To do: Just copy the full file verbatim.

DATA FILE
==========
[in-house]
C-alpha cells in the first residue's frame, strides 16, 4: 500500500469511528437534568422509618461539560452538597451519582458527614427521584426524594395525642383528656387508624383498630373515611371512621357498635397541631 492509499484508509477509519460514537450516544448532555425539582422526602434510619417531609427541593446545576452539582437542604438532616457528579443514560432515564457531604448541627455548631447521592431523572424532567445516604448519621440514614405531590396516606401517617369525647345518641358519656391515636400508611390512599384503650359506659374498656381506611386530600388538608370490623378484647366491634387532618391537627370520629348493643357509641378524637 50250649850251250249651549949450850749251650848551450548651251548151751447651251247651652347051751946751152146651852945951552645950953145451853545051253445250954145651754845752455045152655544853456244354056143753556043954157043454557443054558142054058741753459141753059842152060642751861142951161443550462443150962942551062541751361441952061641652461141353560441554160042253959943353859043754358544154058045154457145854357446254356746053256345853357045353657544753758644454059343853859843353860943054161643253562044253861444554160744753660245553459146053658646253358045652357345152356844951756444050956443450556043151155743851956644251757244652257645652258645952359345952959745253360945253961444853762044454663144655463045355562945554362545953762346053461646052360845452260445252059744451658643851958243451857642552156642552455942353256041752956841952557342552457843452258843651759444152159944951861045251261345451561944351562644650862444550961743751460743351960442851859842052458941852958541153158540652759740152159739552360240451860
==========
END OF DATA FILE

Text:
[in-house]
C-alpha cells in the first residue's frame, strides 16, 4: 500500500469511528437534568422509618461539560452538597451519582458527614427521584426524594395525642383528656387508624383498630373515611371512621357498635397541631 492509499484508509477509519460514537450516544448532555425539582422526602434510619417531609427541593446545576452539582437542604438532616457528579443514560432515564457531604448541627455548631447521592431523572424532567445516604448519621440514614405531590396516606401517617369525647345518641358519656391515636400508611390512599384503650359506659374498656381506611386530600388538608370490623378484647366491634387532618391537627370520629348493643357509641378524637 50250649850251250249651549949450850749251650848551450548651251548151751447651251247651652347051751946751152146651852945951552645950953145451853545051253445250954145651754845752455045152655544853456244354056143753556043954157043454557443054558142054058741753459141753059842152060642751861142951161443550462443150962942551062541751361441952061641652461141353560441554160042253959943353859043754358544154058045154457145854357446254356746053256345853357045353657544753758644454059343853859843353860943054161643253562044253861444554160744753660245553459146053658646253358045652357345152356844951756444050956443450556043151155743851956644251757244652257645652258645952359345952959745253360945253961444853762044454663144655463045355562945554362545953762346053461646052360845452260445252059744451658643851958243451857642552156642552455942353256041752956841952557342552457843452258843651759444152159944951861045251261345451561944351562644650862444550961743751460743351960442851859842052458941852958541153158540652759740152159739552360240451860